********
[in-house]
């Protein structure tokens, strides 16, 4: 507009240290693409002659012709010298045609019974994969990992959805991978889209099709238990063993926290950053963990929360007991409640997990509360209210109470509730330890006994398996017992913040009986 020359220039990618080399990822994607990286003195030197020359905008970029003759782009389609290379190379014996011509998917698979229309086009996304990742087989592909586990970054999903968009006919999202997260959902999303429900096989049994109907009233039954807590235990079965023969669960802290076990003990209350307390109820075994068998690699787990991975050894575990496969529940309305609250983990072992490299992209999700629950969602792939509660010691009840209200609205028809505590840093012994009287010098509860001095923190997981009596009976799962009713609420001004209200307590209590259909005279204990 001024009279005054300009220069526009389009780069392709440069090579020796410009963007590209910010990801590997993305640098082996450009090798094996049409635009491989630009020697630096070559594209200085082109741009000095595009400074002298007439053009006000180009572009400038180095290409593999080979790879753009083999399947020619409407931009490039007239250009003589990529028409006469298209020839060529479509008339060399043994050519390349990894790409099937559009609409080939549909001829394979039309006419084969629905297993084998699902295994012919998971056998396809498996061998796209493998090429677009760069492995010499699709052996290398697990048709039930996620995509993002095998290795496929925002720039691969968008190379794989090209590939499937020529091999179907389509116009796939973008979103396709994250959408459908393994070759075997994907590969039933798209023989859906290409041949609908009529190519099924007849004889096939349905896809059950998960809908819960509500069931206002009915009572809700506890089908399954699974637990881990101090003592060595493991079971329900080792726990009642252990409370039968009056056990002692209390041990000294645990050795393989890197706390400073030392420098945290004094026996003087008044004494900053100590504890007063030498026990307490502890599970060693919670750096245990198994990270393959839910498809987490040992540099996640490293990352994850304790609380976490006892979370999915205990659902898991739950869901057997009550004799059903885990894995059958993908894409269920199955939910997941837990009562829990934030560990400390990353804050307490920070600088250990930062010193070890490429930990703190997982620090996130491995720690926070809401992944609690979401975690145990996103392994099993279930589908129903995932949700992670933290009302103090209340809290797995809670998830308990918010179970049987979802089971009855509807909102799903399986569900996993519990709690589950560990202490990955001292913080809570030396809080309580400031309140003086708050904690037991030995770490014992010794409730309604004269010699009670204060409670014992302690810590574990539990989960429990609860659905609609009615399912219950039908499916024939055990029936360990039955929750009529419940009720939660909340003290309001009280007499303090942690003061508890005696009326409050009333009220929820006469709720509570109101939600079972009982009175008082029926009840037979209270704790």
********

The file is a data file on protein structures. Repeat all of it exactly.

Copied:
[in-house]
């Protein structure tokens, strides 16, 4: 507009240290693409002659012709010298045609019974994969990992959805991978889209099709238990063993926290950053963990929360007991409640997990509360209210109470509730330890006994398996017992913040009986 020359220039990618080399990822994607990286003195030197020359905008970029003759782009389609290379190379014996011509998917698979229309086009996304990742087989592909586990970054999903968009006919999202997260959902999303429900096989049994109907009233039954807590235990079965023969669960802290076990003990209350307390109820075994068998690699787990991975050894575990496969529940309305609250983990072992490299992209999700629950969602792939509660010691009840209200609205028809505590840093012994009287010098509860001095923190997981009596009976799962009713609420001004209200307590209590259909005279204990 001024009279005054300009220069526009389009780069392709440069090579020796410009963007590209910010990801590997993305640098082996450009090798094996049409635009491989630009020697630096070559594209200085082109741009000095595009400074002298007439053009006000180009572009400038180095290409593999080979790879753009083999399947020619409407931009490039007239250009003589990529028409006469298209020839060529479509008339060399043994050519390349990894790409099937559009609409080939549909001829394979039309006419084969629905297993084998699902295994012919998971056998396809498996061998796209493998090429677009760069492995010499699709052996290398697990048709039930996620995509993002095998290795496929925002720039691969968008190379794989090209590939499937020529091999179907389509116009796939973008979103396709994250959408459908393994070759075997994907590969039933798209023989859906290409041949609908009529190519099924007849004889096939349905896809059950998960809908819960509500069931206002009915009572809700506890089908399954699974637990881990101090003592060595493991079971329900080792726990009642252990409370039968009056056990002692209390041990000294645990050795393989890197706390400073030392420098945290004094026996003087008044004494900053100590504890007063030498026990307490502890599970060693919670750096245990198994990270393959839910498809987490040992540099996640490293990352994850304790609380976490006892979370999915205990659902898991739950869901057997009550004799059903885990894995059958993908894409269920199955939910997941837990009562829990934030560990400390990353804050307490920070600088250990930062010193070890490429930990703190997982620090996130491995720690926070809401992944609690979401975690145990996103392994099993279930589908129903995932949700992670933290009302103090209340809290797995809670998830308990918010179970049987979802089971009855509807909102799903399986569900996993519990709690589950560990202490990955001292913080809570030396809080309580400031309140003086708050904690037991030995770490014992010794409730309604004269010699009670204060409670014992302690810590574990539990989960429990609860659905609609009615399912219950039908499916024939055990029936360990039955929750009529419940009720939660909340003290309001009280007499303090942690003061508890005696009326409050009333009220929820006469709720509570109101939600079972009982009175008082029926009840037979209270704790």